Twelve extraordinary individuals have been honoured at the prestigious annual Inyathelo Philanthropy Awards, including a couple of friends who set up an organisation to support refugees and asylum seekers, the founder of the ‘Spread the Luv Movement’ and Jack Ginsberg, a passionate supporter of South African contemporary art. The gala event, which took place at the Zip Zap Circus Dome in Cape Town tonight (Thursday 6 November 2014), was initiated by Inyathelo: The South African Institute for Advancement eight years ago to acknowledge, celebrate and honour those whose personal giving has contributed towards sustainable social change in our country.
The following individuals were presented with awards:
Founding Directors of the Adonis Musati Project for refugees, Gayle McWalter and Gahlia Brogneri, were the recipients of the 2014 Inyathelo Award for Social Justice Philanthropy.
Founder of the Chess Development Project, Jabulani Ncubuka, received the 2014 Inyathelo Award for Philanthropy in Youth Development.
Passionate supporter of South African contemporary art and Founding Patron of The Ampersand Foundation, Jack Ginsberg, was the recipient of the 2014 Inyathelo Award for Philanthropy in the Arts.
Co-Founder of the ‘Spread Luv Movement’, Kgomotso Mokoena, received the 2014 Inyathelo Award for Youth in Philanthropy.
Founder and President of the DAD Fund to nurture young leaders, Lyndon Barends, was the recipient of the 2014 Inyathelo Award for Philanthropy in Education.
Founder and Director of Hlumelelisa for convicted offenders, Paul Bruns, received the 2014 Inyathelo Award for Philanthropy in Rehabilitation and Job Creation.
Youth activist and founder of Vanthswa Va Xivono, Samuel Ntsanwisi received the 2014 Inyathelo Award for Philanthropy in Youth Development.
Champion of orphans and vulnerable children in Durban, Mohamed Fayaz Khan, was the recipient of the 2014 Inyathelo Award for Philanthropy in Child Welfare.
Founders and funders of the after-school education programme HELP, Anna-Marie and Jan Kaars-Sijpesteijn, received the 2014 Inyathelo Philanthropy Award for Support in Education.
And for his multi-million rand contribution to promoting social justice, better healthcare and human rights in South Africa, Founding Chairman of The Atlantic Philanthropies Charles Feeney is the recipient of the 2014 Inyathelo Lifetime Philanthropy Award for Giving While Living.
Inyathelo Executive Director Shelagh Gastrow says all of tonight’s awardees demonstrated initiative and leadership, using their personal funds in a strategic way to make a difference. “Philanthropy is dependent on the interest, passion, commitment, generosity and foresight of individuals like those we have honoured tonight. Our awards seek to inspire others to give by recognising the incredible role models amongst us. Individual giving can be the largest source of donor money in South Africa and philanthropists play a critical role in effecting real systemic change as they are able to support more innovative and often unconventional solutions to our numerous social, environmental and economic problems,” explains Gastrow.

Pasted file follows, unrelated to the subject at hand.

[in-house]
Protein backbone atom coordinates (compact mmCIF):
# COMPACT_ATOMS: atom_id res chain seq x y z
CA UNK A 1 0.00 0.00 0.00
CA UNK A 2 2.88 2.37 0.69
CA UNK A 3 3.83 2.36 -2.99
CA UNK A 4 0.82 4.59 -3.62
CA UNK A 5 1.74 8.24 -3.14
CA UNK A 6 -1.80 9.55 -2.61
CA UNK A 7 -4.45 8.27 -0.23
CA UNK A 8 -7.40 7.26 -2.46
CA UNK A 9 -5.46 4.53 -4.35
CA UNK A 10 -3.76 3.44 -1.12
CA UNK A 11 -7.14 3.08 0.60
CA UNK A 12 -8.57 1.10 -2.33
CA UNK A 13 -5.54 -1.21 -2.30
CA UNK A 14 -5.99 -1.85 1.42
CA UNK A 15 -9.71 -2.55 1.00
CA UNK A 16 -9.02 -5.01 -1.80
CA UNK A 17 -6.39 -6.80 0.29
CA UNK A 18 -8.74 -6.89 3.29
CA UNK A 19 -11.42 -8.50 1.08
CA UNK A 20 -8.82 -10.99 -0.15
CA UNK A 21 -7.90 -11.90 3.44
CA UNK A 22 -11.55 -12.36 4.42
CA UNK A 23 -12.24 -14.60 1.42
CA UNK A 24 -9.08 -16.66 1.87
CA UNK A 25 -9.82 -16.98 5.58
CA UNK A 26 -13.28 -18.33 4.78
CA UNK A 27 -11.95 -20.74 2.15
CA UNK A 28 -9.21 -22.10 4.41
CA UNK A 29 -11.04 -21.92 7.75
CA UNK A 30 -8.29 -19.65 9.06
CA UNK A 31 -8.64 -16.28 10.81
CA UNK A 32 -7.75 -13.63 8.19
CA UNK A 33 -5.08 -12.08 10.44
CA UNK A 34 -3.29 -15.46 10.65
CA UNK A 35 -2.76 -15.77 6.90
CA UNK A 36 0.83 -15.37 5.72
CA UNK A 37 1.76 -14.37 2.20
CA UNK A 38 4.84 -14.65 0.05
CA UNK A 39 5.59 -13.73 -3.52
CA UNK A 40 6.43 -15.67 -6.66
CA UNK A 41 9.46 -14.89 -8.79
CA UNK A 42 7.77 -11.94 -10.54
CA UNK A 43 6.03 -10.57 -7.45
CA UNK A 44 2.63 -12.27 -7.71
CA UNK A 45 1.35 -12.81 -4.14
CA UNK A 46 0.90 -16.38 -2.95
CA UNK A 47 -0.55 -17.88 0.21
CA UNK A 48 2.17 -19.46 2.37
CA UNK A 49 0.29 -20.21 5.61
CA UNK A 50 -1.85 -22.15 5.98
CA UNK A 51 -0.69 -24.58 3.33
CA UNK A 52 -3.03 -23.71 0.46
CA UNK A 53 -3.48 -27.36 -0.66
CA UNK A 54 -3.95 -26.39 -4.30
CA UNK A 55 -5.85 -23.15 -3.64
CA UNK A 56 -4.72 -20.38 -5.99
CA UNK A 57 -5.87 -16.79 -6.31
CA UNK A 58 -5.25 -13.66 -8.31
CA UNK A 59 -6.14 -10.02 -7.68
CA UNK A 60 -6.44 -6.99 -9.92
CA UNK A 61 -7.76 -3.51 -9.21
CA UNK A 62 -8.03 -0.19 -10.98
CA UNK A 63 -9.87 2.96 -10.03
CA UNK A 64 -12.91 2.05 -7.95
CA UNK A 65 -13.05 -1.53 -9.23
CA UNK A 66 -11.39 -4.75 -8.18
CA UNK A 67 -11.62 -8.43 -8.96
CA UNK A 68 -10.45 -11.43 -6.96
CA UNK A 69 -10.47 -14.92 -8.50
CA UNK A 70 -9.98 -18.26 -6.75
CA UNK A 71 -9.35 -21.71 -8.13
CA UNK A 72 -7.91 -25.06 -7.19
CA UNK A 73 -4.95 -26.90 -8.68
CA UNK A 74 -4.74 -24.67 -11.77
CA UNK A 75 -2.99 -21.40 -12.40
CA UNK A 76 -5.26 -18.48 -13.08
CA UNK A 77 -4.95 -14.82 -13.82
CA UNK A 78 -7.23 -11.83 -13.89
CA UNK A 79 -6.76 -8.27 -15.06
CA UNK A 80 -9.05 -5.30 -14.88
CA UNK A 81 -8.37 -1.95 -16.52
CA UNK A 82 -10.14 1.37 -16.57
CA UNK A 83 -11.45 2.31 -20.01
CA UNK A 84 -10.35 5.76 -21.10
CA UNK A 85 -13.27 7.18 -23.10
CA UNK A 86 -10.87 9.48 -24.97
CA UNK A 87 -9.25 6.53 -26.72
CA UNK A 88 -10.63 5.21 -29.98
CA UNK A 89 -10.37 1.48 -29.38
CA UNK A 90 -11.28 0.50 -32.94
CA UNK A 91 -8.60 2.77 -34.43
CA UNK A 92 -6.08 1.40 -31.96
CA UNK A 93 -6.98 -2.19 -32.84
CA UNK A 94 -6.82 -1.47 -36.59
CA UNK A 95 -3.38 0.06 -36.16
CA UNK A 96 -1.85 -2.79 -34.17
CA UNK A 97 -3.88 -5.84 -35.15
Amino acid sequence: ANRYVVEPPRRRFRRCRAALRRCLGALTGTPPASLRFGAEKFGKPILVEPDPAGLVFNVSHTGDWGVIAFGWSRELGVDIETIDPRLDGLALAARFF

Refiloe Seseane, a past Inyathelo awardee and former TV soap star who started the organisation 18twenty8 to empower young women, hosted the awards and the Zip Zap Circus School provided the magical, and on occasion heart-stopping entertainment. The Chairperson of Zip Zap, Victoria Nel, last year received an Inyathelo Award for Philanthropy in Youth Development. Zip Zap uses circus arts as way of developing young people who are at risk by giving them access to opportunities and skills which will help them grow into young leaders and ambassadors for South Africa.
Gastrow says she is delighted that the remarkable contribution made by Founding Chairman of The Atlantic Philanthropies Charles Feeney to South Africa’s democracy was acknowledged at the Awards. “Atlantic has served as a key partner for education, health and human rights organisations in our country. Led by the late Gerald Kraak, Atlantic’s giving in South Africa was strategic and impactful, creating a community of individuals and organisations committed to democracy. The closure of Atlantic’s activity here is a challenge to local philanthropy to step into the breach and to move away from working within a charitable paradigm towards targeting initiatives that bring about systemic change,” says Gastrow.
Over eighty philanthropists have so far been honoured with Inyathelo Philanthropy Awards, including the likes of Archbishop Emeritus Desmond Tutu; 9-year-old rhino campaigner Afeefah Patel; the Ackerman family; Founder of the Hope Warriors Children’s Charity Patrick Mashanda; former Vice Chancellor of Rhodes University Dr Saleem Badat; and Alice Wamundiya, a former car guard from Rwanda who established an organisation to provide tertiary education for refugees.